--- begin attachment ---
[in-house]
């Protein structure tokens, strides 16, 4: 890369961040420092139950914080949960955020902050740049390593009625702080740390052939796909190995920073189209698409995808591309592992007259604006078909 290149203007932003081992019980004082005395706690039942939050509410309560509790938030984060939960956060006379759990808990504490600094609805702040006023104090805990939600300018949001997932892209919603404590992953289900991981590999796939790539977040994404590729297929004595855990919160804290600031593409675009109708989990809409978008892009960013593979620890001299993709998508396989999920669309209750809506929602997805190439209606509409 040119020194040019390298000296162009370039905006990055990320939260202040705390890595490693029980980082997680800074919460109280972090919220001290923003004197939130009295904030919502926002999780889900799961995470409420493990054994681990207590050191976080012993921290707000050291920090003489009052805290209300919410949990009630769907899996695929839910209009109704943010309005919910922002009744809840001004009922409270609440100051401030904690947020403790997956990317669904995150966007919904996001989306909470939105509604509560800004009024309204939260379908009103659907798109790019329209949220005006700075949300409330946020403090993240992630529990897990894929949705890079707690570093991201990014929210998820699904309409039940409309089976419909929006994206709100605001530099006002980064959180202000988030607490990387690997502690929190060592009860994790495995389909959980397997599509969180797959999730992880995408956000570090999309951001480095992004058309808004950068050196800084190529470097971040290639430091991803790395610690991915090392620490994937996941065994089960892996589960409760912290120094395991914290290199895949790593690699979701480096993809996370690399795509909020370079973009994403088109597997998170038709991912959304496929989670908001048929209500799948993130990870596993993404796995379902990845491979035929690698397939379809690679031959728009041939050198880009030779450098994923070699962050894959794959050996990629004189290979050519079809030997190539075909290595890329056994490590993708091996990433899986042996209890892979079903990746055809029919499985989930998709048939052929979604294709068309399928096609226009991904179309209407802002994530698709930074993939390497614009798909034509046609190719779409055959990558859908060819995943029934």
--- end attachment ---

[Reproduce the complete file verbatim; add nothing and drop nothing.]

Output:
[in-house]
């Protein structure tokens, strides 16, 4: 890369961040420092139950914080949960955020902050740049390593009625702080740390052939796909190995920073189209698409995808591309592992007259604006078909 290149203007932003081992019980004082005395706690039942939050509410309560509790938030984060939960956060006379759990808990504490600094609805702040006023104090805990939600300018949001997932892209919603404590992953289900991981590999796939790539977040994404590729297929004595855990919160804290600031593409675009109708989990809409978008892009960013593979620890001299993709998508396989999920669309209750809506929602997805190439209606509409 040119020194040019390298000296162009370039905006990055990320939260202040705390890595490693029980980082997680800074919460109280972090919220001290923003004197939130009295904030919502926002999780889900799961995470409420493990054994681990207590050191976080012993921290707000050291920090003489009052805290209300919410949990009630769907899996695929839910209009109704943010309005919910922002009744809840001004009922409270609440100051401030904690947020403790997956990317669904995150966007919904996001989306909470939105509604509560800004009024309204939260379908009103659907798109790019329209949220005006700075949300409330946020403090993240992630529990897990894929949705890079707690570093991201990014929210998820699904309409039940409309089976419909929006994206709100605001530099006002980064959180202000988030607490990387690997502690929190060592009860994790495995389909959980397997599509969180797959999730992880995408956000570090999309951001480095992004058309808004950068050196800084190529470097971040290639430091991803790395610690991915090392620490994937996941065994089960892996589960409760912290120094395991914290290199895949790593690699979701480096993809996370690399795509909020370079973009994403088109597997998170038709991912959304496929989670908001048929209500799948993130990870596993993404796995379902990845491979035929690698397939379809690679031959728009041939050198880009030779450098994923070699962050894959794959050996990629004189290979050519079809030997190539075909290595890329056994490590993708091996990433899986042996209890892979079903990746055809029919499985989930998709048939052929979604294709068309399928096609226009991904179309209407802002994530698709930074993939390497614009798909034509046609190719779409055959990558859908060819995943029934």